Re: [IPsec] I-D on Using the ECC Brainpool Curves for IKEv2 Key Exchange

Andrey Jivsov <> Mon, 07 January 2013 18:32 UTC

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Date: Mon, 07 Jan 2013 10:31:16 -0800
From: Andrey Jivsov <>
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To: Stephen Kent <>
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Subject: Re: [IPsec] I-D on Using the ECC Brainpool Curves for IKEv2 Key Exchange
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On 01/07/2013 07:52 AM, Stephen Kent wrote:
> On 1/4/13 3:23 PM, Andrey Jivsov wrote:
>> ...
>> Point compression is more beneficial for storage security for reasons
>> of performance and storage efficiency. For storage efficiency side:
>> when there are multiple recipients per message, each associated with
>> one ECDH-related field, it's possible for ECDH-specific payload to get
>> arbitrary large for a fixed short message. For the performance
>> argument: if the message was encrypted to N recipients, to decode it
>> only one recipient will be used, and thus the calculation of 'y' is
>> done once but the space is saved for N.
> Are you confident that this attempt at space efficiency is consistent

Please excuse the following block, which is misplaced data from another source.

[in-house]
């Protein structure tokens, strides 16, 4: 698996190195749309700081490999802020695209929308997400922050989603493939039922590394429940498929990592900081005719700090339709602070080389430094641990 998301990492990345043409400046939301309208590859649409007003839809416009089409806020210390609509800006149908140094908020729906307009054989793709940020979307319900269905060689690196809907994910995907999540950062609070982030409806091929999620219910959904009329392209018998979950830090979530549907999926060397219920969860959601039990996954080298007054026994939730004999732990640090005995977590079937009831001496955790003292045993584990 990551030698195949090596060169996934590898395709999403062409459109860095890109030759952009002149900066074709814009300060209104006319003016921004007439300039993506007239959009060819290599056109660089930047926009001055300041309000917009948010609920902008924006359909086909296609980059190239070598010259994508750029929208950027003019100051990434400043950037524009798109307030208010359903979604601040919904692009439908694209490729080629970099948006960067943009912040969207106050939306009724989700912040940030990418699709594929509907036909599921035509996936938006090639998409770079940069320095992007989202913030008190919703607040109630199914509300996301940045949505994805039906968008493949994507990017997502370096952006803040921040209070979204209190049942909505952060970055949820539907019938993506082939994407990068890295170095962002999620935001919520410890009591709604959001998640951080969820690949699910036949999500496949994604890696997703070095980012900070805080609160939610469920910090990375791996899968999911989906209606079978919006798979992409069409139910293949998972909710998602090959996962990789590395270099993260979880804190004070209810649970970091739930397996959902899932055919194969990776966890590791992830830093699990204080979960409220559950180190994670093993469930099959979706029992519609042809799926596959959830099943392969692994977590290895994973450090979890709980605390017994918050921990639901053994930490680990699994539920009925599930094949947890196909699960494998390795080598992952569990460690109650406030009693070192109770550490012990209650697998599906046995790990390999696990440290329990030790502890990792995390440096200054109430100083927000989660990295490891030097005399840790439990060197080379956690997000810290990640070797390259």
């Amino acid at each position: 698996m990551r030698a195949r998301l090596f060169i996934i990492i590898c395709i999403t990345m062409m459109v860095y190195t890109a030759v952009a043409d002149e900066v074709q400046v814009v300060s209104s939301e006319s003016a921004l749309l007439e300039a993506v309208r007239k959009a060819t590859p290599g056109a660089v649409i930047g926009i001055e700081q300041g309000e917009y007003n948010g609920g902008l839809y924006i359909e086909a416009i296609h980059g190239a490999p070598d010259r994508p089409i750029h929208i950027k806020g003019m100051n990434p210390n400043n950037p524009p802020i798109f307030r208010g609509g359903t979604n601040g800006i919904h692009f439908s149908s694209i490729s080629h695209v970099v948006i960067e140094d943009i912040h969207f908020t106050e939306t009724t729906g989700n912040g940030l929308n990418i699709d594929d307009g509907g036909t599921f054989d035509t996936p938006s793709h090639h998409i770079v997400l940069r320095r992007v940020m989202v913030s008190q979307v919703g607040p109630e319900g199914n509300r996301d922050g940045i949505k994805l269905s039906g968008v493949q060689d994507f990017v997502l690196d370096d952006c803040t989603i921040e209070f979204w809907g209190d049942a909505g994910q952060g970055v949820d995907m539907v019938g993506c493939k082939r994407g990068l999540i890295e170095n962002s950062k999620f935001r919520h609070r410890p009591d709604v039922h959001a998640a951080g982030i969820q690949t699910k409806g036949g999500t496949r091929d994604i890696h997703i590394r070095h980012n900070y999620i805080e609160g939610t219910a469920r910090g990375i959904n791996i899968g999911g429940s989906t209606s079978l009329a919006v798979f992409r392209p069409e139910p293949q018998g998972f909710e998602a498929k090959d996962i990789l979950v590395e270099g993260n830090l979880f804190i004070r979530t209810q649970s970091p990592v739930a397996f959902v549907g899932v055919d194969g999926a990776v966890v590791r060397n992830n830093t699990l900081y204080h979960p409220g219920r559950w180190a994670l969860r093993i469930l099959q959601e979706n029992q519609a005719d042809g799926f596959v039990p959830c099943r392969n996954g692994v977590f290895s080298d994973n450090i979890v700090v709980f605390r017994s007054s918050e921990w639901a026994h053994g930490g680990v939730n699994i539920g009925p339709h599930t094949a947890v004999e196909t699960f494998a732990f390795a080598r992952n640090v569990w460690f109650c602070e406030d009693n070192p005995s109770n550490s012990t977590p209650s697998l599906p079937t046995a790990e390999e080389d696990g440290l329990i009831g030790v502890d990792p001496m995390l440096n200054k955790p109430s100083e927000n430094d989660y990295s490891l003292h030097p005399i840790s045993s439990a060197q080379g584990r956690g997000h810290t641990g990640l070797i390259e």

> with S/MIME processing rules?
> Or are you suggesting that S/MIME and other secure email standards
> become alg-specific to take
> advantage of this optimization?

If you are asking if my proposal is compatible with the current format 
that IETF standards use, which is by and large is SEC1, then, no, my 
proposal is not binary identical to the SEC1. The issue of this 
interoperability is discussed in the spec.

While I believe that my proposal, which is written for modp curves, is 
superior to (modp subset of) SEC1, I realize that adding an alternative 
compact representation / point compression to existing standards is an 
uphill battle. For existing standards that define some point compression 
I would only say that if one finds that the point compression is not 
actually used / configured in real-world implementations, please take a 
look at my proposal as it may be a format that will eventually find its 
way into the implementations if standardized (IPR issues is one such a 

For any new format / protocol / feature, RFC 6090 + should be a more 
natural path.

>> Even for certificates that have one public key there is some benefit,
>> given that the certificates are pre-precessed for chain validation and
>> are often cached.
> Most IETF security protocols make use of X.509 (PKIX) certs. X.509 certs
> always contain just one key.
> So I'm puzzled by the phrase "Even for certificates that have one public
> key ..."

I agree that the statement was unclear. I was saying that because the 
certificates contain only one public key, the space saving is only 
size-of-the-curve+1 byte per certificate. Nonetheless, given that 
certificates need to be pre-processed and validated, and these results 
are often cached, the overhead of calculation of the 'y' is probably not